Moving fast

From then on things moved very fast, with the first joint directors’ conference taking place in February 1990. There was absolutely no disputing “the need to establish the functional unity of the separate institutes as soon as possible under one roof, either that of the existing Foundation for Prussian Cultural Heritage or, ideally, a potential national foundation”. This national foundation never came about owing to insufficient political will on the Western side to curtail the hitherto jealously guarded “cultural sovereignty” of the federal states. Just as with the union of the Federal Republic of Germany and the GDR at the macro level, so it also proved at the micro level with the fusion of the State Museums—the West’s existing institutions were retained while the East’s had to join forces with them in order for something new to emerge. However, as the irony of history would have it, the emphasis of the museum clusters—now bent on the same course—shifted to the Museumsinsel (Museum Island), the museums’ ancestral home in the historic Mitte district of the city, which had been assigned to the Soviet sector after 1945. The museum quarters in the West, the so-called Kulturforum near Potsdamer Platz, but even more so the museums in the suburb of Dahlem, rapidly diminished in importance.

The first and only democratic elections to the GDR’s Volkskammer (People’s Chamber) on 18 March 1990 paved the way for what was now termed German reunification. The “Unification Treaty” of 31 August 1990 contained a separate article on the Foundation for Prussian Cultural Heritage. It stated in very clear terms: “The parts of the former state Prussian collections that were separated as a consequence of post-war events are to be brought together in Berlin again. The Foundation for Prussian Cultural Heritage is to assume temporary trusteeship.” This ruling was immediately observed and the newly constituted states of the former GDR joined the foundation, which since that time has been supported by all 16 federal states.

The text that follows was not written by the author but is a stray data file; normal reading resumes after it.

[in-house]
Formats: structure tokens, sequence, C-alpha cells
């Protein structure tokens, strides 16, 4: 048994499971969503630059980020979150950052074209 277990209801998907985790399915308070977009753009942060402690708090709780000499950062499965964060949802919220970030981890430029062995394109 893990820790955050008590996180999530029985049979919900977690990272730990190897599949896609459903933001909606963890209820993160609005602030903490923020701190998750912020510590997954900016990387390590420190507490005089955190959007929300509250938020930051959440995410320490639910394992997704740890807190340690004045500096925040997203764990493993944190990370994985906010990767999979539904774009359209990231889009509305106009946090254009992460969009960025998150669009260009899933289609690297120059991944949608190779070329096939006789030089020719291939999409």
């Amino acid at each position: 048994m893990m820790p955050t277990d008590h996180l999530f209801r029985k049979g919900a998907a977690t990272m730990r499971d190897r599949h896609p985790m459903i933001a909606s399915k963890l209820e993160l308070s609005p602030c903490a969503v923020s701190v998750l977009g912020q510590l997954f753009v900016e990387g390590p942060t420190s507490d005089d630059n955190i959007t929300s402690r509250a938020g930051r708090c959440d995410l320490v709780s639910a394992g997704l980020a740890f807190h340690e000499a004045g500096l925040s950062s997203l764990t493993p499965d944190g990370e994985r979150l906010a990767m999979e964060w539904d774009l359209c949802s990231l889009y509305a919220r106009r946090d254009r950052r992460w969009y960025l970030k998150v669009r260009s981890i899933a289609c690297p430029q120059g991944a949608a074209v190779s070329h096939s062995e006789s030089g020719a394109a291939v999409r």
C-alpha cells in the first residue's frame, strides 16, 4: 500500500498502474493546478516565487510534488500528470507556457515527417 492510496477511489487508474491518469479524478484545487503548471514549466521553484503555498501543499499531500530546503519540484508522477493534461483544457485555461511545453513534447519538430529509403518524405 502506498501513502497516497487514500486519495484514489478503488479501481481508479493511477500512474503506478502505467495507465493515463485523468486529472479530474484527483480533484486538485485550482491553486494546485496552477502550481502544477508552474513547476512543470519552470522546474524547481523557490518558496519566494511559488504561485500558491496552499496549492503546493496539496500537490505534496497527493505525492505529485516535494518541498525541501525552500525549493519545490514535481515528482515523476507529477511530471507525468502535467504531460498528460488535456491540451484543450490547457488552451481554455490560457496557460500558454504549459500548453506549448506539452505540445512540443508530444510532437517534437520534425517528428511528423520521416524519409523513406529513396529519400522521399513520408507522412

In the first years after unification there was a certain amount of resentment, sometimes on the part of Saxony, sometimes Bavaria, at the idea of having to fund a former state—Prussia—that had been dissolved by the victorious powers in 1947. At the end of the 1990s, however, after the federal government had assumed the lion’s share of the running costs of the foundation’s institutes, particularly their building projects, this was no longer an issue: the federal government would foot the bill, and the federal states would still be entitled to have their say on whether things corresponded to their notion of “cultural sovereignty”. The museums, however, agreed that the main focus of the collections should once again be on the Museumsinsel, as had been planned and implemented back in 1830 with the founding of Schinkel’s Altes Museum, this island where millions of visitors come every year expecting to see and admire the treasures of Berlin’s museums.

• All quotations are taken from Günther Schade’s report: “Politische Wende an den Staatlichen Museen”, Jahrbuch Preussischer Kulturbesitz, vol. XXVIII/1991, Berlin 1992, pp59-120

• This article was first published in November 2014 under the headline: When museums came together